The “B” in LGBT
Back in the Stone Age, when Doctor-Jon was in social work school, he wrote a paper for his professional seminar entitled, “Bisexuality and Social Sigma: A Dilemma for Social Work.”
Well, it can be a dilemma for bisexuals, too! In my paper, I referred to what Gary Zinik calls the “double stigma” of bisexuality: they (or we) get it from both sides, gay and straight!
For those less nerdy than Doctor-Jon, the Random House dictionary tells us that “stigma” means “disgrace” or “defect.” Whoa, there! Freud said that we’re all innately bisexual, and Kinsey showed us that very few of us are completely homo- or heterosexual—most of us fall somewhere in between. According to Doctor-Jon, there are as many sexual orientations as there are people on the planet!
For you gay skeptics out there, have you never, ever felt an attraction to someone of the opposite sex? Not even a teensy bit of what the aptly named singer/songwriter, Gaye Adegbalola, refers to as “hetero twinges?” It doesn’t have to mean that you want to hop in the sack!
So, here are a few myths and facts about bisexuality:
Myth: “Bisexuals really are screwed up.”
Fact: Bisexuals have what Zinik calls “adaptive flexibility.” Wouldn’t it be great to feel attracted to members of both sexes? It increases your chances of scoring by 100%! Of course, Doctor-Jon would prefer your involvement in a long-term, faithful relationship with a perfect mate, such as his husband. And, speaking of faithful:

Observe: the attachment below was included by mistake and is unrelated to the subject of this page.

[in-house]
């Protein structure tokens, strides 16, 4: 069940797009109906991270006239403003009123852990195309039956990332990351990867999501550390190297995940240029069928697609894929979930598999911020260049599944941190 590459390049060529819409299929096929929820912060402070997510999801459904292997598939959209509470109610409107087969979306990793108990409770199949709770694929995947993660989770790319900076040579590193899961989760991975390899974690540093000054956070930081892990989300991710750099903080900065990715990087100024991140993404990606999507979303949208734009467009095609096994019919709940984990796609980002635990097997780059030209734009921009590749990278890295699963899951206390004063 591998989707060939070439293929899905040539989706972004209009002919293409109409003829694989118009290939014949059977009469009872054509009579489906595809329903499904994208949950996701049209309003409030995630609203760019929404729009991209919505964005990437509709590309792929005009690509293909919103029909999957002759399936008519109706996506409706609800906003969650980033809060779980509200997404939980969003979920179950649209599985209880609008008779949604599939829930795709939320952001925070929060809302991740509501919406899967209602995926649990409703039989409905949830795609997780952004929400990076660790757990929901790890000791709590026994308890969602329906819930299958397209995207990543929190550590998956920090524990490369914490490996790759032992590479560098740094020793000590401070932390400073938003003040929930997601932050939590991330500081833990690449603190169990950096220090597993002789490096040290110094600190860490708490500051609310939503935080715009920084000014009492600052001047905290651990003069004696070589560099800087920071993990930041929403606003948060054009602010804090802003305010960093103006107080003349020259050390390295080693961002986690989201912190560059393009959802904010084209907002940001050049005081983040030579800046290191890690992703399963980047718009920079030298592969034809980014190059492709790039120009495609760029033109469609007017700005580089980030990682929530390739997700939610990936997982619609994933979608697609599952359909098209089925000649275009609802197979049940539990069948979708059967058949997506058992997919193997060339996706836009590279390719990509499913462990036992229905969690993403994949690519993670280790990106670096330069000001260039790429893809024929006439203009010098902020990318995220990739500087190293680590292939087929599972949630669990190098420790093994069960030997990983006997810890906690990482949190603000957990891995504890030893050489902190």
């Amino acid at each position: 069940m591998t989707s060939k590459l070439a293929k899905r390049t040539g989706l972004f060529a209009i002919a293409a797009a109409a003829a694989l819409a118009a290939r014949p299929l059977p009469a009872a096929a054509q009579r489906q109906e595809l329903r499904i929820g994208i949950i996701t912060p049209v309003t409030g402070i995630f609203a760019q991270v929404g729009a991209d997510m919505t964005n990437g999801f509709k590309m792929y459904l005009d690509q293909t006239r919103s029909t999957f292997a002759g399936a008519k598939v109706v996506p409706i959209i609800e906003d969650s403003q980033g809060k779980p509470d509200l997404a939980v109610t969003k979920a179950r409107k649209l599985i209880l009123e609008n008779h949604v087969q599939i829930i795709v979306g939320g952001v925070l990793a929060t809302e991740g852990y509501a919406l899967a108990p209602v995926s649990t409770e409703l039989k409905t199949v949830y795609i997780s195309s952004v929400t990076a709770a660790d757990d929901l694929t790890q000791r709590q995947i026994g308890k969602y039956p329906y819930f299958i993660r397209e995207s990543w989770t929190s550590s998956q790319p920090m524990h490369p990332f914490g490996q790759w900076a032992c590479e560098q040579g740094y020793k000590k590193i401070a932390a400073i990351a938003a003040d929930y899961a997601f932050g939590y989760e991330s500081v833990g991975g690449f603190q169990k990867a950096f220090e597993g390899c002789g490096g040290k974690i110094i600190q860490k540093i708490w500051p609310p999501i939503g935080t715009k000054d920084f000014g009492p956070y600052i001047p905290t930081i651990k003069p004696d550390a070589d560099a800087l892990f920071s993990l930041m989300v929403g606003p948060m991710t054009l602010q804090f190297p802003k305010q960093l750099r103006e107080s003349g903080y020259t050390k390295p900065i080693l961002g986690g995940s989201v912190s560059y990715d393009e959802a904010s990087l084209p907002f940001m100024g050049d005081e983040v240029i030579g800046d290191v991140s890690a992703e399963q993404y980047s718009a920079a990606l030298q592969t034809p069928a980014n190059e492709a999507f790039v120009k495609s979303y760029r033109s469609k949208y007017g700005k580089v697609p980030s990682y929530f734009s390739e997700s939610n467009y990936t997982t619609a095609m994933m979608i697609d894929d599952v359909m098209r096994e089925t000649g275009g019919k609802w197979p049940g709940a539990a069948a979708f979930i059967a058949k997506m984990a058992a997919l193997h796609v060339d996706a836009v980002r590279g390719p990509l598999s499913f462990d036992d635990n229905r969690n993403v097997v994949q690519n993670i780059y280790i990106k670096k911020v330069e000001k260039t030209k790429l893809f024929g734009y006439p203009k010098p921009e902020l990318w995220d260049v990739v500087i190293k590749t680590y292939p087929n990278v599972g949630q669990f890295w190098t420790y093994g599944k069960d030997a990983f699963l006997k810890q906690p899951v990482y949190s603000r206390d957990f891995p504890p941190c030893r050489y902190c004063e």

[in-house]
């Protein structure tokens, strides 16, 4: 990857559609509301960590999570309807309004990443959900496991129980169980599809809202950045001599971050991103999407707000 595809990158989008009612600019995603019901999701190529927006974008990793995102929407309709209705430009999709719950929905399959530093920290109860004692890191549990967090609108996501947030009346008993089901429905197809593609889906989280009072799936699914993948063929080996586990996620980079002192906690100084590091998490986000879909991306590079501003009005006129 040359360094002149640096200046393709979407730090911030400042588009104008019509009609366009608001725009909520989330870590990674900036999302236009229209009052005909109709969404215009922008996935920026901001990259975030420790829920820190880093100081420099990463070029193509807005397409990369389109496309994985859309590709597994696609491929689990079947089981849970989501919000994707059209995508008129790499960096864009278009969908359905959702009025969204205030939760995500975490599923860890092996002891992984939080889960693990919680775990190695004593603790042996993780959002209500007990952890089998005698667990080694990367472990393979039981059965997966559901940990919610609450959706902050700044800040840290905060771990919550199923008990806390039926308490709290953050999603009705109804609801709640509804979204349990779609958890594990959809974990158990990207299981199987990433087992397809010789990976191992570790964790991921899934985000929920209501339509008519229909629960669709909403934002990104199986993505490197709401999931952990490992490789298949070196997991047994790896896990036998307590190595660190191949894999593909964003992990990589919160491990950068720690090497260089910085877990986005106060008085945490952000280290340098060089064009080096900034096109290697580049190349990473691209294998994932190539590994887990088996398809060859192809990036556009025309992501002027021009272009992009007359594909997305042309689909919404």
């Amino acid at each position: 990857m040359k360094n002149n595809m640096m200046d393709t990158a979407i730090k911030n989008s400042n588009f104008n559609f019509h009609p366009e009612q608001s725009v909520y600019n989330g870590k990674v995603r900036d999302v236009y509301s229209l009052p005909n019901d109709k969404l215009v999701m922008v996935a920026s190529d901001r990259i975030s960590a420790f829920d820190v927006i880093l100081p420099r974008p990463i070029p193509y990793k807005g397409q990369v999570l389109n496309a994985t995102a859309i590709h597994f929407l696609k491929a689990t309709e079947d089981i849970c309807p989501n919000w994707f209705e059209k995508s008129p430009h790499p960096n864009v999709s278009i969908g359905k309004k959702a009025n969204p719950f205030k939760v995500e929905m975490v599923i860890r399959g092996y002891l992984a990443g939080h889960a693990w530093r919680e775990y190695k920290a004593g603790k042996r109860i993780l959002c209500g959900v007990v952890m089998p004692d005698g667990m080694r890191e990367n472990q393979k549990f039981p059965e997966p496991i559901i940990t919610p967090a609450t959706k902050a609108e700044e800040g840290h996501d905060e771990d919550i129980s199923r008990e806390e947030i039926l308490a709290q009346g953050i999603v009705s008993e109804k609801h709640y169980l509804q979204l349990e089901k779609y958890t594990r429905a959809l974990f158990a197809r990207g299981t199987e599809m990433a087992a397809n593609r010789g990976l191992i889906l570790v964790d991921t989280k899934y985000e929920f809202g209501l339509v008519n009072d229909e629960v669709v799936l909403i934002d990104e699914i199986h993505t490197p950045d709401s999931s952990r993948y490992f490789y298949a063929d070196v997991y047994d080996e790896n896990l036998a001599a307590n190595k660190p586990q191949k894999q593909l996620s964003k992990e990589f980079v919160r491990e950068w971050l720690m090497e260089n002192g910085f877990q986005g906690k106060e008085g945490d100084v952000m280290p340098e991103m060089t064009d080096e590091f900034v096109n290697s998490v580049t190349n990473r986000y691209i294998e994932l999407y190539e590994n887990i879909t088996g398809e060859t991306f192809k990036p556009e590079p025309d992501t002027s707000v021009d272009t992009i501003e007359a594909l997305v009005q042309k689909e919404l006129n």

Myth: “Bisexuals are incapable of being monogamous.”
Fact: Bisexuals are as capable of monogamy as anyone else. (Unfortunately, in some quarters, that’s not saying very much.) They just have more options to choose with whom to be monogamous!
Myth: “They just don’t want to admit that they’re gay.”
Fact: It’s true that some of us (including, Doctor-Jon confesses, himself), identified as bisexual when we weren’t ready to identify as gay—thinking that we’d be judged less harshly by our families and communities.
A male acquaintance, who was actively gay but single for years, recently began a relationship with a woman. This fellow was closeted about a wonderful development in his life, because he feared rejection by his (mostly gay) community. Fortunately, he selectively came out to people who accepted and were happy for him.
And…in addition to my synagogue, I attend Metropolitan Community Church of Richmond, of which my husband is pastor, and which identifies as a primarily LGBT church. But where’s the “B?” Virtually no one in this loving congregation identifies as bi. (Editor’s Note – ROBIN, a local organization provides support for bisexuals. More information here.)
So let’s get with the program—and celebrate the rank of folks who include such glamorous gay icons as Marlene Dietrich and Joan Crawford, contemporary leaders like Loraine Hutchins, and the many bisexuals whom we think we don’t know—today!
Jonathan Lebolt, PhD (“Doctor Jon”) is a licensed clinical social worker, psychoanalyst, and group psychotherapist specializing in relationship issues. He lives with his partner of 14 plus years, Rev. Dr. Robin Gorsline, and their princely pooch, Cocoa. Robin and Jonathan are proud grandfathers of a beautiful one-year-old girl, Juna. Feel free to contact Doctor Jon at his website.
“Once more people realize same sex attractions do not mean you have to be any kind of label, just yourself…”September 19, 2016
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